We might be able to observe the effect of wave period a bit this week, since on Thursday the surf sites are predicting six foot seas with an 8 second period, and on Monday they are predicting lower seas with a larger period (13 secs.). I'll be watching to see what happens.
Different materials are washed up on the beaches at different times. One day it might be sea weed, another day shells, and then another day the shells will be gone and there will be rocks or something. Cobs, in my experience, are most often found when the beaches are relatively clean of most other types of objects. There are however times when they are found with patches of shells that are washed up and sometimes over the top of a cut. I'll try to get into more detail on that topic some other day. In fact, it will probably take a number of days.
If you are interested in learning more about waves and how they affect the beaches, here is a nice site that might explain more than you want to know.
I am putting together my ideas on how beaches change and what signs to look for and where to detect on beaches. It gets pretty complex. I'll have to post it in installments if I ever do get around to it.
One reader, another Tony, said my information on finding coin lines has been very helpful to him. I'm glad to help.
And JC said that the silver ring that I posted on 12/10 looked just like a 22 kt. gold Spanish ring that he had found and was in the process of researching.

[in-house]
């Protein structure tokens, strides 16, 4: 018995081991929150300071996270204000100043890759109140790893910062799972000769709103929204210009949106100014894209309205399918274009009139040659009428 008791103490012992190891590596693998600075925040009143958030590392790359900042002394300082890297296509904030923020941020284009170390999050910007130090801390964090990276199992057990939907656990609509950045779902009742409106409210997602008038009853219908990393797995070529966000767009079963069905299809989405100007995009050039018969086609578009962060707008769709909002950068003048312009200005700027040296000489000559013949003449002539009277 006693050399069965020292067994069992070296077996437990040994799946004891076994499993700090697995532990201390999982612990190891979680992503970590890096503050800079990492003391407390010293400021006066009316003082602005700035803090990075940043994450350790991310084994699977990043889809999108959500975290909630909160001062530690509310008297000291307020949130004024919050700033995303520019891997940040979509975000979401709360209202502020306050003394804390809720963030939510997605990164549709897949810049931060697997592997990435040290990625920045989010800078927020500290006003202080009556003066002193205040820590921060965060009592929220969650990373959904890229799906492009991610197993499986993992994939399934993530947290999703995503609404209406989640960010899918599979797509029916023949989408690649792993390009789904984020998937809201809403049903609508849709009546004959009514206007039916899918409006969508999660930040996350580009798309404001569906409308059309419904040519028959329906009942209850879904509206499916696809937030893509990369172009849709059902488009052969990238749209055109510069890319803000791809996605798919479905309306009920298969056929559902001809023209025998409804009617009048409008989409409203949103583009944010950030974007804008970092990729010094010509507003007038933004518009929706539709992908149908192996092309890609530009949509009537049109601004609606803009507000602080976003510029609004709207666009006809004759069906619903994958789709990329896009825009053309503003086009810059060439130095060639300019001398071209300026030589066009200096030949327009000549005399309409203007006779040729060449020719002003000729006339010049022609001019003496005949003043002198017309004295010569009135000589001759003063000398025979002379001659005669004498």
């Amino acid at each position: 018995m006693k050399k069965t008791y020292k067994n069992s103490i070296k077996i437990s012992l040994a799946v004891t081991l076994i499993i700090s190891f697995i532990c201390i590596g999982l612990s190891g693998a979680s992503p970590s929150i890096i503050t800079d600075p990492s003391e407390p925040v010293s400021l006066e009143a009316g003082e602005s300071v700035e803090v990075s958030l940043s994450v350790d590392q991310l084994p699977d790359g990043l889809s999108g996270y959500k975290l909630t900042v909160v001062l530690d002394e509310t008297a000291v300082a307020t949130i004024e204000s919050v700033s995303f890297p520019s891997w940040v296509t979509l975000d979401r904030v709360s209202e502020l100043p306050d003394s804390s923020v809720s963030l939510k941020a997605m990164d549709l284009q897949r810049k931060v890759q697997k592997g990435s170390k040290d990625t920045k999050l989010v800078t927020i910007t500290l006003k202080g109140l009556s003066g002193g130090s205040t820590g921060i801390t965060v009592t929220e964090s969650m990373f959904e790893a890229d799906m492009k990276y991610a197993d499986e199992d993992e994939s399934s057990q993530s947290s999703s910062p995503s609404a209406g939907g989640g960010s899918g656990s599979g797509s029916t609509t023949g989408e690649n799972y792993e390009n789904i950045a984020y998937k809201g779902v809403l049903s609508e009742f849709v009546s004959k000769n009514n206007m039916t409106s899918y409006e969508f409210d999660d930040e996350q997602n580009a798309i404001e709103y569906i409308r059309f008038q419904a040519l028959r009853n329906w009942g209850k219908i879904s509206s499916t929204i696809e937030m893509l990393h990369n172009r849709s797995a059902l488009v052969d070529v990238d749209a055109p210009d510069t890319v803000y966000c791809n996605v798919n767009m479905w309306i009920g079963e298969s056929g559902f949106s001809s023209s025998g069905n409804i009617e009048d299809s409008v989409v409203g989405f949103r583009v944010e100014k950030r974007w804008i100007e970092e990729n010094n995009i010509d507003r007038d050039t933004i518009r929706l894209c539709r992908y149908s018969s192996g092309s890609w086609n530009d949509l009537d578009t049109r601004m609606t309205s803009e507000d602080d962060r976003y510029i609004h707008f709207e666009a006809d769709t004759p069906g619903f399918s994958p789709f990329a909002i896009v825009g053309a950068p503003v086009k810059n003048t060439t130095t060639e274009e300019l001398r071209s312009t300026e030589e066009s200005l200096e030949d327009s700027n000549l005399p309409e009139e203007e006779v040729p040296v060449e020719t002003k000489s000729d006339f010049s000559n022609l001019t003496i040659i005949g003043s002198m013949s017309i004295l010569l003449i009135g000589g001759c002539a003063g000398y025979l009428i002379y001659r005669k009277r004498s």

I want to thank everyone for their emails again, and mention that if you want me to give your full name in my posts when I use your information, just let me know and I'll be glad to do that. I only use emailed information when it seems to fit in with my blog and post for the day. If you want me to keep your name or any information private, just let me know, and I'll do that. If you don't tell me otherwise, I'll assume that I can post your information and will just give your first name and last initial in the blog. And of course I'll keep anything private that you don't want posted. Just tell me if you want me to keep something private and I will.
Forecast and Predictions. The local beaches haven't changed much yet. As I said, I'm looking ahead to Thursday. Hopefully that will do something for us. I'm keeping my Treasure Coast Treasure Beach Detecting Conditions Rating at a 2 for the time being.
As you've seen the past few days, shipwreck artifacts are being found even though conditions are not that good for finding silver and gold cobs.
Monday, December 14, 2009
I've mentioned before that the Jupiter Inlet beach is one of my favorite detecting beaches even though I don't often get down that way these days. A guy named Dave and I used to hit it pretty hard back before that fateful discovery of the wreck site on that morning when a life guard was out for his morning swim. Tom Gidus sent in this photo of the beach along with a photo of some of his finds from down that way.
I actually didn't think I was going to be able to get a report in today, but it happened that I received a bunch of good emails, including Tom's. I'll get to some of the others in the next few days.